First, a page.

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Discussion Starter #1
I know that many have experien

I know that many have experienced this problem in both Boxers and TRs, but this is the first time for me. During the past week, several of my fuses have heated to the point of melting the supporting fuse block. I have diagnosed the problem as one of two events: 1) loose fuse (copper supporting clips not bent close enough together) such that the contact resistance of the fuse to copper upper or lower fuse seat is too great, resulting in substantial heat and ultimately to melting of the plastic block. As this happens, the geometry of the supporting copper tabs distort, further loosening the fuse, and eccentuating the problem into a "positive feedback" condition - as it gets worse, it gets worse.

The second event that has occurred during the past week is where several positive sides of a multifuse combination is connected by a bar, and the upper fuse tab (support) is connect to the bus by a copper rivet. The rivet get loose with time, and the increased contact resistance leads to melting of the block and further distortion.

I have ordered new fuse block and will try to solder or crimp the rivets to prevent this in the future. In addition, I use a small dremel (Spelling) with brass brush to clean the fuse seats in the support tabs, and clean the ends of the fuse, and clean the tabs where the wires connect, all in an attempt to lower contact resistance. Despite these efforts, these wires and fuses get very hot.

Input is appreciated.

Jim S.
 
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Discussion Starter #2
Jim
First I'd check for a


Jim
First I'd check for any shorts in your system,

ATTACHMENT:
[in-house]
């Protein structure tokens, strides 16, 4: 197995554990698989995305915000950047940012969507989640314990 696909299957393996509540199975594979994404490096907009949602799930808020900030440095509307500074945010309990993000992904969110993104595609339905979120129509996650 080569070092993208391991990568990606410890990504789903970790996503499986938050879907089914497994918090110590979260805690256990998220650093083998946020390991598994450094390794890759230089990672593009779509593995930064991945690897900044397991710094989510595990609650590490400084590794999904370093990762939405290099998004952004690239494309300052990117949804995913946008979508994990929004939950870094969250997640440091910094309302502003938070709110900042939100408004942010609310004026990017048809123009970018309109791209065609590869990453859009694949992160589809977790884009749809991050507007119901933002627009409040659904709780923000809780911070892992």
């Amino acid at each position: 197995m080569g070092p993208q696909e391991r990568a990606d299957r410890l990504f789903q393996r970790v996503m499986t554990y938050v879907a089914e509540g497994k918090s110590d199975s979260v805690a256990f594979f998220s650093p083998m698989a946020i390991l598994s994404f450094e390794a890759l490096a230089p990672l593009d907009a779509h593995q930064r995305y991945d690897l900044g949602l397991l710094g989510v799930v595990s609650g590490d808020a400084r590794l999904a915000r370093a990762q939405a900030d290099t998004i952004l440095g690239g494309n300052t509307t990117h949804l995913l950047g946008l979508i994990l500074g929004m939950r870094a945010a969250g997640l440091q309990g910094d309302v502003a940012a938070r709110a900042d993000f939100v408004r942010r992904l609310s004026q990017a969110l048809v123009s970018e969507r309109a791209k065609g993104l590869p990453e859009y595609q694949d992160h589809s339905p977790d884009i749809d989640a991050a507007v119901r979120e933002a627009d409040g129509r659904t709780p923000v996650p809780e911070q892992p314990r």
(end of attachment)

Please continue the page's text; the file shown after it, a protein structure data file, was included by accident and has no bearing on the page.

then I would search your complete electrical system for any loose contacts in plugs, connectors, etc and maybe clean all of them,
and possibly use a contact grease enhancer.
Badconnections can lead to shorts,
fried wires,and overloaded/heated elec systems which then causes problems particularly with the fuse blocks.
 
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Discussion Starter #3
Hi Jim,

I replace both fuse


Hi Jim,

I replace both fuse boxes in my BB 20 years ago...and they're still fine. At the time, I did no modifications to the new boxes.

As Jeff stated above, all other connections...including the crimp connectors on the wires at the fusebox and at the relay panel (beneath the passenger foot rest) should be cleaned and carefully checked for mechanical integrity. I did end up replacing a few connectors at the fuse box wiring.

Although probably not prudent today, I am still using the OE-style BMW/VW ceramic type "open" fuses, though I replace them every couple of years and tweak the contacts, if necessary. Someone previously had posted a link for gold-plated glass type fuse replacements. Probably a good idea, in the long run.

As to the wires getting warm/hot at the fuse boxes...In most cars, I would say that this is a problem. However, it seems to me that some of the headlight wiring at the fuseboxes is a bit on the light side...and these wires do get slightly warm. Not really a problem for me, as I rarely drive the car at night. If, currently, there are hot (temperature-wise) wires at your fusebox...further investigation would be warranted.

Candidly, in the many years of ownership...I have had near zero electrical problems with the car (naturally excluding the power windows).

Regards,
David
 
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Discussion Starter #4
Hi Guys,

Common problem on


Hi Guys,

Common problem on Italian Cars and Older German Cars for that matter.

Generally the problem/s can be traced to High Resistance across a circuit. Heating of the connections in the fuseblock area, from the crimp terminals to the fuse itself indicate resistance heating is taking place (Ohms law at work)...the worse the connection the more heat is generated. When properly designed and built, intentional resistance heating is a perfectly acceptable way to make heat...like in a toaster, but when it occurs unintentionally in a car's electrical system, it can lead to smoldering connections or insulation or worse melted fuse blocks and complete circuit failure.

Heat due to resistance: